Asiatic Wild Dogs (Dhole)

GS 3: Environment | Conservation, environmental pollution and degradation, environmental impact assessment

Why in News?

A recent study has discovered a reduction in Dhole occupancy in Karnataka’s Western Ghats, from 62 percent in 2007 to 54 percent in 2015.

Asiatic Wild Dogs (Dhole) & threats:

  • The dhole is on the IUCN Red List of Endangered Species and is protected under Schedule II of the Wildlife Protection Act, 1972 in India.
  • Globally, dholes have disappeared from approximately 82 percent of their former range.
  • The Western Ghats perhaps supports the largest dhole population in the world and is therefore a critical conservation landscape for the species.
  • Massive infrastructural initiatives in the area, human intrusion in protected zones, change in land-use pattern, forest fragmentation and loss of forest cover are some of the reasons for the decline in dhole population.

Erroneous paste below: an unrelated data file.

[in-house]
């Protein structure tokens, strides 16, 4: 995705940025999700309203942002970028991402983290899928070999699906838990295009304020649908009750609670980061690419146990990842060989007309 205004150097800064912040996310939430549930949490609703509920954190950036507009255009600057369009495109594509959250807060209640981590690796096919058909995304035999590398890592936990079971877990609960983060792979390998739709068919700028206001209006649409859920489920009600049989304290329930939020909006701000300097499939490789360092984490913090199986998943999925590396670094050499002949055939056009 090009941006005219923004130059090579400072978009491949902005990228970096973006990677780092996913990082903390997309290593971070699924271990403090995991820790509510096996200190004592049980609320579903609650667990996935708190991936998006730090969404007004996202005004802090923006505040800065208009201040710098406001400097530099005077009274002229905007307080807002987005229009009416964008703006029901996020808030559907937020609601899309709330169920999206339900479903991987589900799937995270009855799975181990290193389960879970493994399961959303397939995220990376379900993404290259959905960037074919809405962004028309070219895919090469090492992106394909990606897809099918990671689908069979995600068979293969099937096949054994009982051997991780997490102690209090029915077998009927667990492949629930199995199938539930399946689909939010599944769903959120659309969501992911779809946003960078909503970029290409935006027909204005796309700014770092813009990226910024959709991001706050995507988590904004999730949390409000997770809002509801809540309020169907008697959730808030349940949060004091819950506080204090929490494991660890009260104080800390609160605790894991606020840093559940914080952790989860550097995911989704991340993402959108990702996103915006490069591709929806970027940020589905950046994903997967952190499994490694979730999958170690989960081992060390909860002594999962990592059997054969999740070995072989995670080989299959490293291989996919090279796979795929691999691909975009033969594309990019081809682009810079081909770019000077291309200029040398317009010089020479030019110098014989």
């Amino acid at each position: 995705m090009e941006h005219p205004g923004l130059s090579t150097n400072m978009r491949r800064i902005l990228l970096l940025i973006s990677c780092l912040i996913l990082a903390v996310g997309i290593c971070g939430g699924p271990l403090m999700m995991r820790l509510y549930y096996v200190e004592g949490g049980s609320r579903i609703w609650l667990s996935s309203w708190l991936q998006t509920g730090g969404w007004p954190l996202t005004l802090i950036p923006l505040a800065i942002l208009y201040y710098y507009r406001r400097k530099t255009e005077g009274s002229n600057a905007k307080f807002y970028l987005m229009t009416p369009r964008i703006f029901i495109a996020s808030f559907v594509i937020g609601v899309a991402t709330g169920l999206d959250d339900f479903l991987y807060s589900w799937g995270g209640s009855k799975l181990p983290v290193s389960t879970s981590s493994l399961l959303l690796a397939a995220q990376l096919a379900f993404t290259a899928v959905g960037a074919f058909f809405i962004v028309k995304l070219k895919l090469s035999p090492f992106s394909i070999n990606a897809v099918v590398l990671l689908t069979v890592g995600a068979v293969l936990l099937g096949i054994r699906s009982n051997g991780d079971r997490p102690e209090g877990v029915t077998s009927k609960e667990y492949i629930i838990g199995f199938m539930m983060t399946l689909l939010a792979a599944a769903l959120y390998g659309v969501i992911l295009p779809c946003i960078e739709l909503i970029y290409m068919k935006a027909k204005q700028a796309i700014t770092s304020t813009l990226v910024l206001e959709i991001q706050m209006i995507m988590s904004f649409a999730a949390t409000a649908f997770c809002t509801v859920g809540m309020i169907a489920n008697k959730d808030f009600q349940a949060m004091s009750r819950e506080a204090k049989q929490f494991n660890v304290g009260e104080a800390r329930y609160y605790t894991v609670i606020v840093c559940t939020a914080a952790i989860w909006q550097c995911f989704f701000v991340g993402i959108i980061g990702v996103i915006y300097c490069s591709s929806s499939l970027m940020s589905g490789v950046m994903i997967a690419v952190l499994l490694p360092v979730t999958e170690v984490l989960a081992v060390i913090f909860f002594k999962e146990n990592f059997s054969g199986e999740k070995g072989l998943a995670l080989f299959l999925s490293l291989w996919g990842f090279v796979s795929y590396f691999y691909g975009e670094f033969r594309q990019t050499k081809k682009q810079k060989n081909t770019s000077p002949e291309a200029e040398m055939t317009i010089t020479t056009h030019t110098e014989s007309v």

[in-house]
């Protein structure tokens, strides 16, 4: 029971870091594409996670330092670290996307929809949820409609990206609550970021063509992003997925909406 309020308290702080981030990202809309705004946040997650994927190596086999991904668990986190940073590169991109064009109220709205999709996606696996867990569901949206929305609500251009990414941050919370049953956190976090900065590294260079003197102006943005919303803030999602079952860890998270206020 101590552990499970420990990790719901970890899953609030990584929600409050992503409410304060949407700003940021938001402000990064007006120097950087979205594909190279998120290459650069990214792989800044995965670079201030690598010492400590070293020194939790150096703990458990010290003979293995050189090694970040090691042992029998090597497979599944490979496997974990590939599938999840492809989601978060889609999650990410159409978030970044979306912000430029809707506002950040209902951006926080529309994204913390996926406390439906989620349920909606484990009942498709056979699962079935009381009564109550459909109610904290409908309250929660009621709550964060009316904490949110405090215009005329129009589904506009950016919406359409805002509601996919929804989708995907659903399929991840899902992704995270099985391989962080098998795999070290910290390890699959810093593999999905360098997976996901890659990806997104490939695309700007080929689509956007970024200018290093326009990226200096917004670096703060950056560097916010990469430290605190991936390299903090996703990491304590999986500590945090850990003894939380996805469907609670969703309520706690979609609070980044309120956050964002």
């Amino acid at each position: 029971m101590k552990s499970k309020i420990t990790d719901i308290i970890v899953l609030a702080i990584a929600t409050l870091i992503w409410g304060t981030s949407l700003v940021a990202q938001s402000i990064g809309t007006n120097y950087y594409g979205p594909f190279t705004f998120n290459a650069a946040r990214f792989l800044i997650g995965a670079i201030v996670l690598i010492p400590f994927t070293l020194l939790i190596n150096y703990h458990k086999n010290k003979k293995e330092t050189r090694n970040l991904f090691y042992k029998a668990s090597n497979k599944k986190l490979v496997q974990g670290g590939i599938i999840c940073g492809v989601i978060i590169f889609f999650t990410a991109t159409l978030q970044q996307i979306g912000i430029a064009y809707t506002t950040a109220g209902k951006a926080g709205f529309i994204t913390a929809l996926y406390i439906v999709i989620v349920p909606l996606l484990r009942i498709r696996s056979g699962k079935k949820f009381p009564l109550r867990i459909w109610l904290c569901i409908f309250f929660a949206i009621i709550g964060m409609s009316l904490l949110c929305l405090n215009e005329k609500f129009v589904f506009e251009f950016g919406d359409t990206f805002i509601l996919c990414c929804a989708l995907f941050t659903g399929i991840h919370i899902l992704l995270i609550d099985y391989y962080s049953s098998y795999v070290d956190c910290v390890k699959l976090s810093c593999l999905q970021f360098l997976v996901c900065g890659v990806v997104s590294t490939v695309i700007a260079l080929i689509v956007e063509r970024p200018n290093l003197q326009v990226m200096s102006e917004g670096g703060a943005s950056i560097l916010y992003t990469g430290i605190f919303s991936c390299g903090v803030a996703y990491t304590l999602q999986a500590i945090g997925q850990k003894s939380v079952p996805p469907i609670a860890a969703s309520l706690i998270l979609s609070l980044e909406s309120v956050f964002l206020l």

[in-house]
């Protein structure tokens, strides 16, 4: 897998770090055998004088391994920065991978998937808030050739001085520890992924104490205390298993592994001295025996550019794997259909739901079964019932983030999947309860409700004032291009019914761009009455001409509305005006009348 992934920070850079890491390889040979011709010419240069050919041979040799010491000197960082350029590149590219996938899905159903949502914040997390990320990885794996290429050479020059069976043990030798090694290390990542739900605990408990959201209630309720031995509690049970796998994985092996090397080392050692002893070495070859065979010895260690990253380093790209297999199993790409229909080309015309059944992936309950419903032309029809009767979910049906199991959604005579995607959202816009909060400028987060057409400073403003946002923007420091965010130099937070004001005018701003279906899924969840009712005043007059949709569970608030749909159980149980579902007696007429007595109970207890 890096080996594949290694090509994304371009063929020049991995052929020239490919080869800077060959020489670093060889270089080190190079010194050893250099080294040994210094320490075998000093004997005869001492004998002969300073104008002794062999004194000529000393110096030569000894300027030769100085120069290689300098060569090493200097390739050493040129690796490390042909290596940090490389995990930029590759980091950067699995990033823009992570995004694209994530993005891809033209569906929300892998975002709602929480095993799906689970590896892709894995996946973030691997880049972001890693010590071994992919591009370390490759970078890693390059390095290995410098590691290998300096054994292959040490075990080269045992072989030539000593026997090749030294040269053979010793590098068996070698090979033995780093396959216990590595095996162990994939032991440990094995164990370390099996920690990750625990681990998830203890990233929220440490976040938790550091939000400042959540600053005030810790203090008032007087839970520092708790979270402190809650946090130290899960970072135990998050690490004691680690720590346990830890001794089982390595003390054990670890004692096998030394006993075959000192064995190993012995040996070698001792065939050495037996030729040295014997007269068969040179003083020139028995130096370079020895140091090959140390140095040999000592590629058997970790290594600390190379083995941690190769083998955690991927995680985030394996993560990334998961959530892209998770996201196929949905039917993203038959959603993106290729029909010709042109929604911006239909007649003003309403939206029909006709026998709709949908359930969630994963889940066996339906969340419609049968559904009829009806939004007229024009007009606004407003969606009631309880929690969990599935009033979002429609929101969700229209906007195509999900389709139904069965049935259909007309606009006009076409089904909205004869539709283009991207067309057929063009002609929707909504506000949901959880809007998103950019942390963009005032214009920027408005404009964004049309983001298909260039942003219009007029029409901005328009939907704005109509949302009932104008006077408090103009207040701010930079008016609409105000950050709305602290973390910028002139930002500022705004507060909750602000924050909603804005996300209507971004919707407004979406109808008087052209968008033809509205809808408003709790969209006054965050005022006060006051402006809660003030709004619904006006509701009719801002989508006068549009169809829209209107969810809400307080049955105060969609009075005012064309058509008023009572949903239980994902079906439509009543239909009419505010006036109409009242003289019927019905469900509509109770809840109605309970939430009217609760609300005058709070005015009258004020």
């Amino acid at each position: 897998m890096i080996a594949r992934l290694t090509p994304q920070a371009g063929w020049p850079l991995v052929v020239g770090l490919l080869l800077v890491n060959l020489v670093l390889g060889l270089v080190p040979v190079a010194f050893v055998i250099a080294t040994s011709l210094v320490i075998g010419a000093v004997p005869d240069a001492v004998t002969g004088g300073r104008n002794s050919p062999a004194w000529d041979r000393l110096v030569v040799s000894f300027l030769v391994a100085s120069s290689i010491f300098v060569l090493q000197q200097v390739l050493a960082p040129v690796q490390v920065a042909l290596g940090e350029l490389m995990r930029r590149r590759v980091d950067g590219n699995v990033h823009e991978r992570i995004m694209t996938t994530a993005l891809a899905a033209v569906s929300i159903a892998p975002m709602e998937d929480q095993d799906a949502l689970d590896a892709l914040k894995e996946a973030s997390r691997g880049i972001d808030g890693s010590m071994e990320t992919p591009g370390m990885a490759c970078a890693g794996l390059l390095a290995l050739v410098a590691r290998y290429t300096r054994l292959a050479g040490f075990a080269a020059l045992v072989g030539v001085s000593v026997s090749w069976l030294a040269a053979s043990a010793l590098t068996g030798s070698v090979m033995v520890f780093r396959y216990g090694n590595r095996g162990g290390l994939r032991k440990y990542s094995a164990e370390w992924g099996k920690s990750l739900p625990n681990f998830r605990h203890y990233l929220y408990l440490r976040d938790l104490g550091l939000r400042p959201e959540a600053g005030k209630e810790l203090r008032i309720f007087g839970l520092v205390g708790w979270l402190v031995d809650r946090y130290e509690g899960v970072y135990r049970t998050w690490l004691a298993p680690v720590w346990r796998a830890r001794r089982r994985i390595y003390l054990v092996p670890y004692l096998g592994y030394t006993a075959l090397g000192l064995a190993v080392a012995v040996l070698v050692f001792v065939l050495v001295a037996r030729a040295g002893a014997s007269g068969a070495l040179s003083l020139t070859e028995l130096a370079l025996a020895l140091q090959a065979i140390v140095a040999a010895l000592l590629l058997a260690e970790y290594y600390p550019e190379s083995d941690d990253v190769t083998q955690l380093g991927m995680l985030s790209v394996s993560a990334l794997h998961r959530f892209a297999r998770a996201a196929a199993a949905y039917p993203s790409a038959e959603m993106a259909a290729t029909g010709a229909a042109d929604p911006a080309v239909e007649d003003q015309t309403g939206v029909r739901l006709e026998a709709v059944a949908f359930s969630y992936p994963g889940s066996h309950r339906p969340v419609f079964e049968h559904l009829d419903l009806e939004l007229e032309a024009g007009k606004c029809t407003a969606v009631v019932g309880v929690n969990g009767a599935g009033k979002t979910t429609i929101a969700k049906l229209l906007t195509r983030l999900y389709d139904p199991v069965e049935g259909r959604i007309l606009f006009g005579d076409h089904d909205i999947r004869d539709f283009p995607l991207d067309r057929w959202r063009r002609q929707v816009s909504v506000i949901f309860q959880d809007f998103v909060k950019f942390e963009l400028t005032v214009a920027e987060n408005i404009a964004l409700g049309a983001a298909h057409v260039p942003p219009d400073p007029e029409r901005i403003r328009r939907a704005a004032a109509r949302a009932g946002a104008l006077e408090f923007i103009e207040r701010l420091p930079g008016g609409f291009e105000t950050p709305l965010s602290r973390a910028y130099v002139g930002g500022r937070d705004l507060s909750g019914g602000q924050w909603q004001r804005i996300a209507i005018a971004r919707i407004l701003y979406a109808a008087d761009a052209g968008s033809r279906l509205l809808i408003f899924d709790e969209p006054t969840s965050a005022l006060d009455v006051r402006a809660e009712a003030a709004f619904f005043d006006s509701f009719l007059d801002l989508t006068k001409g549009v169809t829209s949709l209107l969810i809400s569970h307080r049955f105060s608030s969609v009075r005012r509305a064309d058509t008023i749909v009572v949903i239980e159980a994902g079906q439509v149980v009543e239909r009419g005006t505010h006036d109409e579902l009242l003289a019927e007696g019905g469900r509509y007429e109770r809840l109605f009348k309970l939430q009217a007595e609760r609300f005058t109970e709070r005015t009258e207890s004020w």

• The presence of semi-feral, free-ranging domestic dogs in unprotected forest areas might be another reason for the decline in dhole occupancy.
  • Free-ranging dogs affect dholes as they compete with dholes for similar resources like prey animals.
  • Moreover, these dogs often carry lethal and non-lethal disease pathogens that could result in the spread of diseases in the dhole population.
Share Socially